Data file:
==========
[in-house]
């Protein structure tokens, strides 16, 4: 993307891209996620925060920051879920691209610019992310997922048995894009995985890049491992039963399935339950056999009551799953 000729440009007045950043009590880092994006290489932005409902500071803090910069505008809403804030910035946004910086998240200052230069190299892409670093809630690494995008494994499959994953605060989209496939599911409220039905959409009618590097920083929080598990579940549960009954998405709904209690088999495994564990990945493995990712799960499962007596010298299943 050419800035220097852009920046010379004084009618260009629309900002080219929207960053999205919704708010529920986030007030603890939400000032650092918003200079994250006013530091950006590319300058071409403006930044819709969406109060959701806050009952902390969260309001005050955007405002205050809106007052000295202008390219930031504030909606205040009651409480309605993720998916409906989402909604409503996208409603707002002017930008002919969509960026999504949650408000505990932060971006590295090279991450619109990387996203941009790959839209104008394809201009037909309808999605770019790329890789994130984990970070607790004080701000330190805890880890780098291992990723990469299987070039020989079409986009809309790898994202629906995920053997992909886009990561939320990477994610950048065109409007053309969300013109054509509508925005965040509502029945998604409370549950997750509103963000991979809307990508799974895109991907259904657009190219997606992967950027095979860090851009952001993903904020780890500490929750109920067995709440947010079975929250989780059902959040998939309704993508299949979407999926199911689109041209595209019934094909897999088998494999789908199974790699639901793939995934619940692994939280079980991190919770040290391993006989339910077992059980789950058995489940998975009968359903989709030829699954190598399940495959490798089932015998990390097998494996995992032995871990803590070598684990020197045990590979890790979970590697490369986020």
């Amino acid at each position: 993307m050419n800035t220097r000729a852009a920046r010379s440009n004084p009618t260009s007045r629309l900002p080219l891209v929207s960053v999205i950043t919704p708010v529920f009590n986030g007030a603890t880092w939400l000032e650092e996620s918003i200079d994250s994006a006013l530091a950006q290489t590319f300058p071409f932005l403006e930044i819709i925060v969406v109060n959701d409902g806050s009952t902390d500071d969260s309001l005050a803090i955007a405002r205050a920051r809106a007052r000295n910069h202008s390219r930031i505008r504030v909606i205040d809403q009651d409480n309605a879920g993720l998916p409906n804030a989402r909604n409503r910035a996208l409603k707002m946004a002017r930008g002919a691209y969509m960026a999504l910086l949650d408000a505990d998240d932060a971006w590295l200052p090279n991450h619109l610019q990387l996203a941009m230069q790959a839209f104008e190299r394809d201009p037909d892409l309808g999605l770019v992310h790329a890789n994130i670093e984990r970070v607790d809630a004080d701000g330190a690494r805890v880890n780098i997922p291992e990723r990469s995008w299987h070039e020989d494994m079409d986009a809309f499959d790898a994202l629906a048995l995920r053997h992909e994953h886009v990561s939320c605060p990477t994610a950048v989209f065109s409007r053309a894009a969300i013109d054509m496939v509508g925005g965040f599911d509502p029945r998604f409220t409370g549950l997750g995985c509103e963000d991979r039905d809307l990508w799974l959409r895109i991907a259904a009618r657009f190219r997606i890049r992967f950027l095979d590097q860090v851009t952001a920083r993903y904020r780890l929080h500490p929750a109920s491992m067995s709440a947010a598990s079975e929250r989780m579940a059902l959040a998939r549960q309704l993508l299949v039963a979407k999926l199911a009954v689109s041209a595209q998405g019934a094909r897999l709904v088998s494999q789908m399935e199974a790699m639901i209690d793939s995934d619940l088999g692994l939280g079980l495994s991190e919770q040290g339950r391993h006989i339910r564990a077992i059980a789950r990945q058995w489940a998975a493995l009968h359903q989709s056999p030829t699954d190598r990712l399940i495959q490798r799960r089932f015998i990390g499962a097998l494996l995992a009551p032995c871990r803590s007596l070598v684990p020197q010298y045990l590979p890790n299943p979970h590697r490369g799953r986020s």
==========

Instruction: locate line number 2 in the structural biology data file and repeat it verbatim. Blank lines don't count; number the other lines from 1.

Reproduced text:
């Protein structure tokens, strides 16, 4: 993307891209996620925060920051879920691209610019992310997922048995894009995985890049491992039963399935339950056999009551799953 000729440009007045950043009590880092994006290489932005409902500071803090910069505008809403804030910035946004910086998240200052230069190299892409670093809630690494995008494994499959994953605060989209496939599911409220039905959409009618590097920083929080598990579940549960009954998405709904209690088999495994564990990945493995990712799960499962007596010298299943 050419800035220097852009920046010379004084009618260009629309900002080219929207960053999205919704708010529920986030007030603890939400000032650092918003200079994250006013530091950006590319300058071409403006930044819709969406109060959701806050009952902390969260309001005050955007405002205050809106007052000295202008390219930031504030909606205040009651409480309605993720998916409906989402909604409503996208409603707002002017930008002919969509960026999504949650408000505990932060971006590295090279991450619109990387996203941009790959839209104008394809201009037909309808999605770019790329890789994130984990970070607790004080701000330190805890880890780098291992990723990469299987070039020989079409986009809309790898994202629906995920053997992909886009990561939320990477994610950048065109409007053309969300013109054509509508925005965040509502029945998604409370549950997750509103963000991979809307990508799974895109991907259904657009190219997606992967950027095979860090851009952001993903904020780890500490929750109920067995709440947010079975929250989780059902959040998939309704993508299949979407999926199911689109041209595209019934094909897999088998494999789908199974790699639901793939995934619940692994939280079980991190919770040290391993006989339910077992059980789950058995489940998975009968359903989709030829699954190598399940495959490798089932015998990390097998494996995992032995871990803590070598684990020197045990590979890790979970590697490369986020």